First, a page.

Nobody hates butterflies. They bring pleasure and fascination to everyone. Yet we know enormously little about them, even today. What we do know has been assembled by Wendy Williams in The Language of Butterflies; an unabashed fan, talking to unabashed fanatics with credentials.
Butterflies come in about 20,000 varieties. Moths come in 260,000. Butterflies are generally far more colorful, making them the objects of adoration. Moths are perceived as a pain. Such is the fickle nature of glamor.
If you’ve ever touched a butterfly’s wing, you know there is a fine powder that stays on your hands. That powder is actually the microscopic scales that make up the colorful patterns on butterfly wings. The wings themselves are not colored; there is a covering layer of scales hanging onto them. As butterflies live their lives, they lose scales, giving them a washed out look. The scales hang on (even tinier) hooks, and the whole system looks like a tiled roof — under a microscope. The brilliant blue morpho that absolutely everyone loves, is not a product of a blue pigment. Its color actually comes from light. Its scales diffract and scatter all other wavelengths except the purest blue. As its scales fall away, it too looks old and washed out. Williams says its color is not meant to attract other morphos; it is instead a defense mechanism. It so dazzles anyone or anything seeing it, that it can fly safely away before they recover their senses and try to capture it.
Much of the book is given over to monarchs, which are the focus of extreme passions all over the continent. All kinds of people have implemented tagging programs, asking finders to contact them so the flight path of the butterfly can be elaborated. The tagging itself is a bit of a miracle, as monarchs without tags weigh less than a paper clip, Williams says. Some migrate from as far as southern Canada to northern Mexico. Others stay put. Some of the migrants lay eggs while making that pilgrimage. Most don’t. Unlike other butterflies, monarchs only lay eggs on milkweed. No milkweed, no new generations. Monarch caterpillars ingest the poisonous latex that gives milkweed its name. It makes monarchs poisonous to birds, so birds leave them alone.
The proboscis of a monarch is not a sipping straw for nectar. It is more like a paper towel, sopping up the fluid in the flower by laying in it. Sucking it up would take more energy than the nectar would provide. Monarch antennae are not just for touch purposes. Monarchs actually smell with them.
Though their brain is the size of a pinhead, butterflies can learn. Given the right nectars, they will go to imitation flowers, even if they’re painted green, which would normally mean nothing to a butterfly. In other words, they’re trainable.
Women have played an outsized role in understanding butterflies. Two notables, Maria Sybilla Merian in the 1600s, who studied them and painted them in all their stages of life and habitat, and Miriam Rothschild, the world expert in them in the late 1800s, are the subjects of deeper profiles in the book. Both women were denied an education, being just girls. Merian was the first to connect caterpillars to butterflies. Until that time, less than 400 years ago, everyone “knew” they were two different animals, one pretty, one disgusting, and no connection between them. The women went on to earn the respect of the scientific community, publishing world-beating books and scientific papers. Another woman, in Colorado, is responsible for the singularly most amazing fossils of butterflies ever found. She supplied endless examples to scientists everywhere, saving them decades of work.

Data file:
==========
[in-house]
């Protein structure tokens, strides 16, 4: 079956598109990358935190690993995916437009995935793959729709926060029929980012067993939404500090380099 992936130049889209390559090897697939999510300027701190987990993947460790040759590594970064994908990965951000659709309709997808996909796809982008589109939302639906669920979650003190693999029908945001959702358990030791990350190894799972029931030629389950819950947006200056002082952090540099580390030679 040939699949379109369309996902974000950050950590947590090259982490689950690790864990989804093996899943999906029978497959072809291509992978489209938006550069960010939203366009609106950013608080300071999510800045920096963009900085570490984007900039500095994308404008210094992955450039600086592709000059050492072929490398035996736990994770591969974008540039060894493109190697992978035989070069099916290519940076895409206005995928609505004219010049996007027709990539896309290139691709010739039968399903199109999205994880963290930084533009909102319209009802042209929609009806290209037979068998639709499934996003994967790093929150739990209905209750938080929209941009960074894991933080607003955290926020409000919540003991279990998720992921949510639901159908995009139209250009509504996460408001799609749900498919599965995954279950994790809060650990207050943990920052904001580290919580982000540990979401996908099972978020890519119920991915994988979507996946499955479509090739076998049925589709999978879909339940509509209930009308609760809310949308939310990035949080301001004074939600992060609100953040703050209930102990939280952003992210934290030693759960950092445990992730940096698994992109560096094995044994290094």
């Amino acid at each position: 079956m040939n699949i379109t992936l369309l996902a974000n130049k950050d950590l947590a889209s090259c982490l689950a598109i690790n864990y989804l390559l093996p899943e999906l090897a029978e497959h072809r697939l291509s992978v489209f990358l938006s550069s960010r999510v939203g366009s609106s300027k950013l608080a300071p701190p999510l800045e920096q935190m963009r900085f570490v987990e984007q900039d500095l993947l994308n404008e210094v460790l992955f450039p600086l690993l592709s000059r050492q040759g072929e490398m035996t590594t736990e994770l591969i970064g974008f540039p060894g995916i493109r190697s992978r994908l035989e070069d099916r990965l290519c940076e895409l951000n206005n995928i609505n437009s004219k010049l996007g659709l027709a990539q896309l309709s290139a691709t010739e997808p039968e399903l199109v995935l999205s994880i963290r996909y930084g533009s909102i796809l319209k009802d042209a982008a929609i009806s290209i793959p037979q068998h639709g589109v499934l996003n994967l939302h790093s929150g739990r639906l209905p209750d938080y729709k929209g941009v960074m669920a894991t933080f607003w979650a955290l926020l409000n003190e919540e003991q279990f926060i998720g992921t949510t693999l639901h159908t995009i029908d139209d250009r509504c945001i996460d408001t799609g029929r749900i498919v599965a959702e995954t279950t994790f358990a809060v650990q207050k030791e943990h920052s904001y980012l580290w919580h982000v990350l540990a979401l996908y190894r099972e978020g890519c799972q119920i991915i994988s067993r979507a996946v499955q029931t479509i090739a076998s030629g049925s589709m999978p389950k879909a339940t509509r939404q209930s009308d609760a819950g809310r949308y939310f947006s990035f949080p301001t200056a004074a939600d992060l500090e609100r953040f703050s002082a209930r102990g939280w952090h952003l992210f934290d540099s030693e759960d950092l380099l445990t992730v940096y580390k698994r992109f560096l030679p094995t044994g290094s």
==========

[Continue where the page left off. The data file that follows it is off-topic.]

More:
Among the legions of fans, some have understood far more than others. Kingston Leong of California has figured out what makes an attractive and successful wintering area for monarchs. The requirements are complicated, requiring a long period of study of the elements that might go into it. He has helped businesses implement them, such as golf courses and even a housing development, which now attracts thousands of them every winter. It has made itself successful by marketing that feature, even putting monarchs on bathroom walls to reinforce the connection.
Some caterpillars are worshipped by red ants. The ants carry the caterpillar back to the nest and feed it. When it comes out of the chrysalis as a butterfly, they carry it out again and launch it on its way. Why? The caterpillar mimics the smell of a queen ant, and has even mastered the sound she makes. This subterfuge doesn’t work with all varieties of red ant. If the ants realize their error, the caterpillar provides a lot of food for the colony.
People can actually help cover for the loss of habitat that is making it nearly impossible for butterflies to migrate. They will stop at apartment balconies and backyard gardens that present flowers and especially milkweed, hopping from charging station to charging station on their route south or north. Putting out the proper attractions is very rewarding for butterfly fans. It’s a win-win. It also means huge conservation areas are not necessary. An acre here and an acre there are sufficient to keep butterflies healthy.
However, it also takes a lot of research to do it right. Williams gives the wonderful example of a conservation area, strictly fenced off from interfering cattle. It attracted no butterflies. The reason: the cattle kept the grasses in check, allowing the local wildflowers to thrive and be noticeable. Without the cattle, everything else grew too big and dense for butterflies to work the field.
There is so much more as well. Williams’ book is an easy read. She is a storyteller, and has involved herself in her stories. What with the automatic prejudice in favor of the subject matter, The Language of Butterflies is a pleasure to read.
(The Language of Butterflies, Wendy Williams, May 2020)